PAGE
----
First, what am I even talking about?!
For the uninitiated, “redshirting” kids in the kindergarten context (as opposed to the better known college athlete context) means delaying kindergarten entry for a year. A just-five-year-old can be quite different from an almost-six-year-old. There are concerns, especially given the increased focus on more academic kindergarten, that younger kids will be at a disadvantage.
These considerations are mostly relevant for kids with summer birthdays, and more so for boys than for girls.. But enough summer birthday children have been held back in recent years that kindergarten entry ages have risen noticeably over time. In 1968, nearly all children aged 6 were in first grade. By 2005, this was only about 80% (with the rest in kindergarten.)
These questions have taken on a different tone this year, as many families held their kindergarteners out of school rather than sending them to Zoom school. Next year’s kindergarten class will be older, and there will be more of them — more redshirting, even if involuntary.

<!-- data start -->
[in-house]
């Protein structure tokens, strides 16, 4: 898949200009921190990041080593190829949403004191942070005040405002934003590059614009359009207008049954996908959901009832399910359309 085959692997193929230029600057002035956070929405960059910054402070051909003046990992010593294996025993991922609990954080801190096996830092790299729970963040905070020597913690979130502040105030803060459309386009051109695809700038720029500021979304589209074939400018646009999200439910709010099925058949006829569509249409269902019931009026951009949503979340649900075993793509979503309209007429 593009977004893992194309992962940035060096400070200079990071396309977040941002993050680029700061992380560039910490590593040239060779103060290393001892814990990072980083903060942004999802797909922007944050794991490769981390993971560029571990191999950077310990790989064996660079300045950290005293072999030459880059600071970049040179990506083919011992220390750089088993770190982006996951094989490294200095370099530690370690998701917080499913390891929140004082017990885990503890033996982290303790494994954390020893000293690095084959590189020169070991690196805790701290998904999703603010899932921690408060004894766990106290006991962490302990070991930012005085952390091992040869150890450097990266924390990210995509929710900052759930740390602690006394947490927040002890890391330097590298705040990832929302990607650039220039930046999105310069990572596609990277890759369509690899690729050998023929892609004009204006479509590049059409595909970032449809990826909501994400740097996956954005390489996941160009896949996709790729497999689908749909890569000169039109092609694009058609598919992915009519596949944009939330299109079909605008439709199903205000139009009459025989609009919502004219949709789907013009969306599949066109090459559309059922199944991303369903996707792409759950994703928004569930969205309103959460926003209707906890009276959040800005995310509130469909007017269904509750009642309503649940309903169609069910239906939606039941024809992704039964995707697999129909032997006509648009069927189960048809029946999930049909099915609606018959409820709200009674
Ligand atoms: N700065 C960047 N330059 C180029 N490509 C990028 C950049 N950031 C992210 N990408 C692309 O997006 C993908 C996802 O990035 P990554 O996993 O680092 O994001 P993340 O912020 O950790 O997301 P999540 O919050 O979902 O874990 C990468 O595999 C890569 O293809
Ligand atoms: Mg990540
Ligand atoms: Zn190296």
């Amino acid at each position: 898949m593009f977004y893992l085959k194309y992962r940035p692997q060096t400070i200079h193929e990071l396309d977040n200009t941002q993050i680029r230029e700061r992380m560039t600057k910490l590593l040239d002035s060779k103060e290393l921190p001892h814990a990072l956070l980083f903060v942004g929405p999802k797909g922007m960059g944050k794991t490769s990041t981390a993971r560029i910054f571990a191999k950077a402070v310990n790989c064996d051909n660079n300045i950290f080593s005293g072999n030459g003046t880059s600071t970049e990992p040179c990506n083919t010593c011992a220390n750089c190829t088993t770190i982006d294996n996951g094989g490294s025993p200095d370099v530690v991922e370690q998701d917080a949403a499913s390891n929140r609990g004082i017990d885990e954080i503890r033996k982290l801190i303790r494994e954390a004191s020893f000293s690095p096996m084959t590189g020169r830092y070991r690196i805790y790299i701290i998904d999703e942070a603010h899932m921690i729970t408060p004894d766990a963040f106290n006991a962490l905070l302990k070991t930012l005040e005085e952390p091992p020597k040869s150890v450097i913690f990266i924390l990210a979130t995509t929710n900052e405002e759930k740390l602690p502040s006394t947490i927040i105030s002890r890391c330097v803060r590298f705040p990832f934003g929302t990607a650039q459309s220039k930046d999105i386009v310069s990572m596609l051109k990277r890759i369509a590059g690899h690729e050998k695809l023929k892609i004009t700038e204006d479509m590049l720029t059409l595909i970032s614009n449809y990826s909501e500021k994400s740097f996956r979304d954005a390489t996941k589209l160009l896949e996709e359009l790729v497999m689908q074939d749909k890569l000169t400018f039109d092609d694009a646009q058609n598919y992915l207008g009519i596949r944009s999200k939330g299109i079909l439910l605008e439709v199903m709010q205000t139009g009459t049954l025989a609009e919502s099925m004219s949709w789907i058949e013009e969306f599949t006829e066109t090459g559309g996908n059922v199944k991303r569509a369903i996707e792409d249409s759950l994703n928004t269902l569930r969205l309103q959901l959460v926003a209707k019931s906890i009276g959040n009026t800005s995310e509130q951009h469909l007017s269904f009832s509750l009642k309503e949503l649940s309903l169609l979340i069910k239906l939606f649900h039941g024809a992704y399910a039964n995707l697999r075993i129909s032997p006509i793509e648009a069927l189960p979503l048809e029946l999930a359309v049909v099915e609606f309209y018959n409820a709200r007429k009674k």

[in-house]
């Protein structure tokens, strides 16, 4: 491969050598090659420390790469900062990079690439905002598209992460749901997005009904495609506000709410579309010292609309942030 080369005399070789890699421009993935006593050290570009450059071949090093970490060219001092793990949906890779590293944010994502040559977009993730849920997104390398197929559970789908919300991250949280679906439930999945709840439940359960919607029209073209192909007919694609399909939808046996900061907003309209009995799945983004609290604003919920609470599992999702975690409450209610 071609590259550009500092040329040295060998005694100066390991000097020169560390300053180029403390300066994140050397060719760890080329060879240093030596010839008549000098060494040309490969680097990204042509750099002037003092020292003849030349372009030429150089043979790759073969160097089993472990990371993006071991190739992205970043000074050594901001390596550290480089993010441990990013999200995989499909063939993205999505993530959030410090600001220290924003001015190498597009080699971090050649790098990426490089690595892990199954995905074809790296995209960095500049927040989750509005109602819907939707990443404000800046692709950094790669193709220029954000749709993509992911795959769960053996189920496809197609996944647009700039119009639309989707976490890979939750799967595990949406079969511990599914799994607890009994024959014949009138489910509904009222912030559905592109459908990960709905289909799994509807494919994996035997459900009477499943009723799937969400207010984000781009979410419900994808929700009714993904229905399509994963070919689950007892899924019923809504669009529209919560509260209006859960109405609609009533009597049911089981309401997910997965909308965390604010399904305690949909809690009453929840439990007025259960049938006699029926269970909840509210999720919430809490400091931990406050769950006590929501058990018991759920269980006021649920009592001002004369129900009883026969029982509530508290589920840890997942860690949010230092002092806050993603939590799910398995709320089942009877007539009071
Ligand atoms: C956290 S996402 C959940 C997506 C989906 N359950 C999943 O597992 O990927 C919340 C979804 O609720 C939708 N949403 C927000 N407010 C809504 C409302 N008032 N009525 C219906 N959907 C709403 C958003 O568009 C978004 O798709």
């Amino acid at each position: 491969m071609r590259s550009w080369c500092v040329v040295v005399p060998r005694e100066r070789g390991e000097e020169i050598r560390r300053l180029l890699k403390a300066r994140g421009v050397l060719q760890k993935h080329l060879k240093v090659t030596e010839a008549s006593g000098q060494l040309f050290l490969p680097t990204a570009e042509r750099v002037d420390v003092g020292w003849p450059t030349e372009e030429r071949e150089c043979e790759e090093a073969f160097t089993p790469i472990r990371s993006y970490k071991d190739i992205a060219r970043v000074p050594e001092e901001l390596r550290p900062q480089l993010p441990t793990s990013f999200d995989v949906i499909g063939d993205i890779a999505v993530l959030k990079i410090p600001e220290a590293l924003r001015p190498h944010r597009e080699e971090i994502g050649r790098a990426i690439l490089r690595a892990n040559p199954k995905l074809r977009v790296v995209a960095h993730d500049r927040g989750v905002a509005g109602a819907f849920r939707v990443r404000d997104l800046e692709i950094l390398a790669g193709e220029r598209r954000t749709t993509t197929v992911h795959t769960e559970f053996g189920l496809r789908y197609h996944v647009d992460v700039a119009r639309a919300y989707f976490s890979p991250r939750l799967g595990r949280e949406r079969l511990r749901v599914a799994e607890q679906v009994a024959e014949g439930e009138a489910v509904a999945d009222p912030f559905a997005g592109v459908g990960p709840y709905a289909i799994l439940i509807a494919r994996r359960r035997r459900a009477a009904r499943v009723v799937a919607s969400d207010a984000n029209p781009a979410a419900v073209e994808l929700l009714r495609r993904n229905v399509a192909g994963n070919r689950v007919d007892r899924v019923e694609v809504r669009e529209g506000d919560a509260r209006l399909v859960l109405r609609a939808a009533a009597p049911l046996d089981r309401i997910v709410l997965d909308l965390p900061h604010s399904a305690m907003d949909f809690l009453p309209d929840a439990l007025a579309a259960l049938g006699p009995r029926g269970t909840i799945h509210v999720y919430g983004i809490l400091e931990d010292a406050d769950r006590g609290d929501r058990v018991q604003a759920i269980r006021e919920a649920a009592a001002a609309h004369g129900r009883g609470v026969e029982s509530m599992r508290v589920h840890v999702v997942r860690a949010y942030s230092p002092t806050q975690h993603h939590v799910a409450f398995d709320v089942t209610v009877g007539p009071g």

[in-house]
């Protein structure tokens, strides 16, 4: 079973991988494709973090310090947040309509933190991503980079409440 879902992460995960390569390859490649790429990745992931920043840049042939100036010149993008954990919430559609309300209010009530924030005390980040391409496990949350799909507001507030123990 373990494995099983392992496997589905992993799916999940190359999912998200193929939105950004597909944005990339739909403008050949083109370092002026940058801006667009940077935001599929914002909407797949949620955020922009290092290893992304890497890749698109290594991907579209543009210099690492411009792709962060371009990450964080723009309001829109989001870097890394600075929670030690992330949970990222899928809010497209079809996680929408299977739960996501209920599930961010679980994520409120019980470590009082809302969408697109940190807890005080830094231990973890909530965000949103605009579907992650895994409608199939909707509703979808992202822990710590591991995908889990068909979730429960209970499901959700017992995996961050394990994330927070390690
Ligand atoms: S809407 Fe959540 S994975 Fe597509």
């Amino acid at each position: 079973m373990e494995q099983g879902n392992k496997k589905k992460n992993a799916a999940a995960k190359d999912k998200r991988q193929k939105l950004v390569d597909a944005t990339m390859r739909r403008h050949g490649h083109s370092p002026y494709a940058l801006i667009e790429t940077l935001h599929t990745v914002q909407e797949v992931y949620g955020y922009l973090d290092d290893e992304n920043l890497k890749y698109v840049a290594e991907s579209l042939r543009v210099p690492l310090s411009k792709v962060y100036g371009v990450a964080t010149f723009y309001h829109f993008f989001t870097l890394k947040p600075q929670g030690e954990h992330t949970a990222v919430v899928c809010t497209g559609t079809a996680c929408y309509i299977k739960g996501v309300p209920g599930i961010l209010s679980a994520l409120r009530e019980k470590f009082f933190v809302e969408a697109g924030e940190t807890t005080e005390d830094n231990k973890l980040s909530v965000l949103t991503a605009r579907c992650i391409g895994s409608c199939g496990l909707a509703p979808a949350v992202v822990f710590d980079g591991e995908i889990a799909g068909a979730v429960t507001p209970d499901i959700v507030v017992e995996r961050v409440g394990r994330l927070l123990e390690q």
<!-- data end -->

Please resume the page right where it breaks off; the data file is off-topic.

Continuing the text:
The overall trend does not make it clear whether you should do this, even if you do have (say) a boy with an August birthday. Making the right decision for you requires a structured approach. The Four Fs are a key component of Family Firm. How do they work here?
First: Frame the Question. It’s more complicated than you think. The question may seem like “Should my kid enter school at 5 or 6?”, but this is incomplete. If you do not send your child to kindergarten at 5 they need to do something else. What is that something else? Establishing the outside option is important because it lets you trade off two concrete things; sometimes, it can even make the decision for you, if you realize there really isn’t a good alternative.
Second: Fact Find. Details are necessary. Some are practical. For example: is this even an option in your districts or school? But there are also key data questions. Is there any reason to expect your child to “do better” if they wait to enter school?